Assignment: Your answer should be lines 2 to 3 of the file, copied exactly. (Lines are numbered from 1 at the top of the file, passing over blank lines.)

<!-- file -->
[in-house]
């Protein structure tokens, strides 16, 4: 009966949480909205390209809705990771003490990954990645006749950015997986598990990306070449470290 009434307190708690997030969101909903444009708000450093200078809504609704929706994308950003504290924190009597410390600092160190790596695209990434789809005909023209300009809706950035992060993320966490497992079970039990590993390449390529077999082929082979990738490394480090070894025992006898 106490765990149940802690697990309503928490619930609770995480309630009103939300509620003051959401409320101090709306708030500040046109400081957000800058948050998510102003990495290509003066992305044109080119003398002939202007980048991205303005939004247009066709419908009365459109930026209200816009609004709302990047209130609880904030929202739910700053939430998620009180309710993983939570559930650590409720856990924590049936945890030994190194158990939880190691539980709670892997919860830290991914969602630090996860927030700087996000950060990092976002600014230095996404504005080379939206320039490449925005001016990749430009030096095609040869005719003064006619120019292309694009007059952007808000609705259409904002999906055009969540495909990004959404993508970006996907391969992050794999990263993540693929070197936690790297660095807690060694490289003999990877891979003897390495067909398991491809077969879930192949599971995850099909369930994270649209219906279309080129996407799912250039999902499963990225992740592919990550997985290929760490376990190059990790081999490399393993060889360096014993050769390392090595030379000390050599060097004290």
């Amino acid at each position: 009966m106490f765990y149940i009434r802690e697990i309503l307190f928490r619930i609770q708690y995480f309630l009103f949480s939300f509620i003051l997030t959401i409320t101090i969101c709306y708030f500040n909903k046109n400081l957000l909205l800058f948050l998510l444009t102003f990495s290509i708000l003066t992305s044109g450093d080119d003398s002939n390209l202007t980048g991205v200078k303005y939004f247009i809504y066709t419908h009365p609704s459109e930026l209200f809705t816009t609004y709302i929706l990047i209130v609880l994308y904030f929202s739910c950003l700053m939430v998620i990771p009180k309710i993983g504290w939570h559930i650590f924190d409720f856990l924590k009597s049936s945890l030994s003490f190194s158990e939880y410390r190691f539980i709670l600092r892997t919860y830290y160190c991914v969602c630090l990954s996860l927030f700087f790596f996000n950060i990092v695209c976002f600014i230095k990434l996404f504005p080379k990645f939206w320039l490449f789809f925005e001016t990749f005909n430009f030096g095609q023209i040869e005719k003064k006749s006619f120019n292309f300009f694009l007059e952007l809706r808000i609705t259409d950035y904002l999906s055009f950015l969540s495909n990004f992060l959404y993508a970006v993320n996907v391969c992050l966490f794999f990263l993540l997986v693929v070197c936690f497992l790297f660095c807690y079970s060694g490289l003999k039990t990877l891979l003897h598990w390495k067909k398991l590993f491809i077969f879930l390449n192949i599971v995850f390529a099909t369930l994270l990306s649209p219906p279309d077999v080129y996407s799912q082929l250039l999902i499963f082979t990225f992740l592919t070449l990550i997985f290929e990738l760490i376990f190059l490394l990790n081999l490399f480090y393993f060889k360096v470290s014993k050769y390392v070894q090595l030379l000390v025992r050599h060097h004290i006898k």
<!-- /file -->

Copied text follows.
């Protein structure tokens, strides 16, 4: 009966949480909205390209809705990771003490990954990645006749950015997986598990990306070449470290 009434307190708690997030969101909903444009708000450093200078809504609704929706994308950003504290924190009597410390600092160190790596695209990434789809005909023209300009809706950035992060993320966490497992079970039990590993390449390529077999082929082979990738490394480090070894025992006898 106490765990149940802690697990309503928490619930609770995480309630009103939300509620003051959401409320101090709306708030500040046109400081957000800058948050998510102003990495290509003066992305044109080119003398002939202007980048991205303005939004247009066709419908009365459109930026209200816009609004709302990047209130609880904030929202739910700053939430998620009180309710993983939570559930650590409720856990924590049936945890030994190194158990939880190691539980709670892997919860830290991914969602630090996860927030700087996000950060990092976002600014230095996404504005080379939206320039490449925005001016990749430009030096095609040869005719003064006619120019292309694009007059952007808000609705259409904002999906055009969540495909990004959404993508970006996907391969992050794999990263993540693929070197936690790297660095807690060694490289003999990877891979003897390495067909398991491809077969879930192949599971995850099909369930994270649209219906279309080129996407799912250039999902499963990225992740592919990550997985290929760490376990190059990790081999490399393993060889360096014993050769390392090595030379000390050599060097004290």
């Amino acid at each position: 009966m106490f765990y149940i009434r802690e697990i309503l307190f928490r619930i609770q708690y995480f309630l009103f949480s939300f509620i003051l997030t959401i409320t101090i969101c709306y708030f500040n909903k046109n400081l957000l909205l800058f948050l998510l444009t102003f990495s290509i708000l003066t992305s044109g450093d080119d003398s002939n390209l202007t980048g991205v200078k303005y939004f247009i809504y066709t419908h009365p609704s459109e930026l209200f809705t816009t609004y709302i929706l990047i209130v609880l994308y904030f929202s739910c950003l700053m939430v998620i990771p009180k309710i993983g504290w939570h559930i650590f924190d409720f856990l924590k009597s049936s945890l030994s003490f190194s158990e939880y410390r190691f539980i709670l600092r892997t919860y830290y160190c991914v969602c630090l990954s996860l927030f700087f790596f996000n950060i990092v695209c976002f600014i230095k990434l996404f504005p080379k990645f939206w320039l490449f789809f925005e001016t990749f005909n430009f030096g095609q023209i040869e005719k003064k006749s006619f120019n292309f300009f694009l007059e952007l809706r808000i609705t259409d950035y904002l999906s055009f950015l969540s495909n990004f992060l959404y993508a970006v993320n996907v391969c992050l966490f794999f990263l993540l997986v693929v070197c936690f497992l790297f660095c807690y079970s060694g490289l003999k039990t990877l891979l003897h598990w390495k067909k398991l590993f491809i077969f879930l390449n192949i599971v995850f390529a099909t369930l994270l990306s649209p219906p279309d077999v080129y996407s799912q082929l250039l999902i499963f082979t990225f992740l592919t070449l990550i997985f290929e990738l760490i376990f190059l490394l990790n081999l490399f480090y393993f060889k360096v470290s014993k050769y390392v070894q090595l030379l000390v025992r050599h060097h004290i006898k």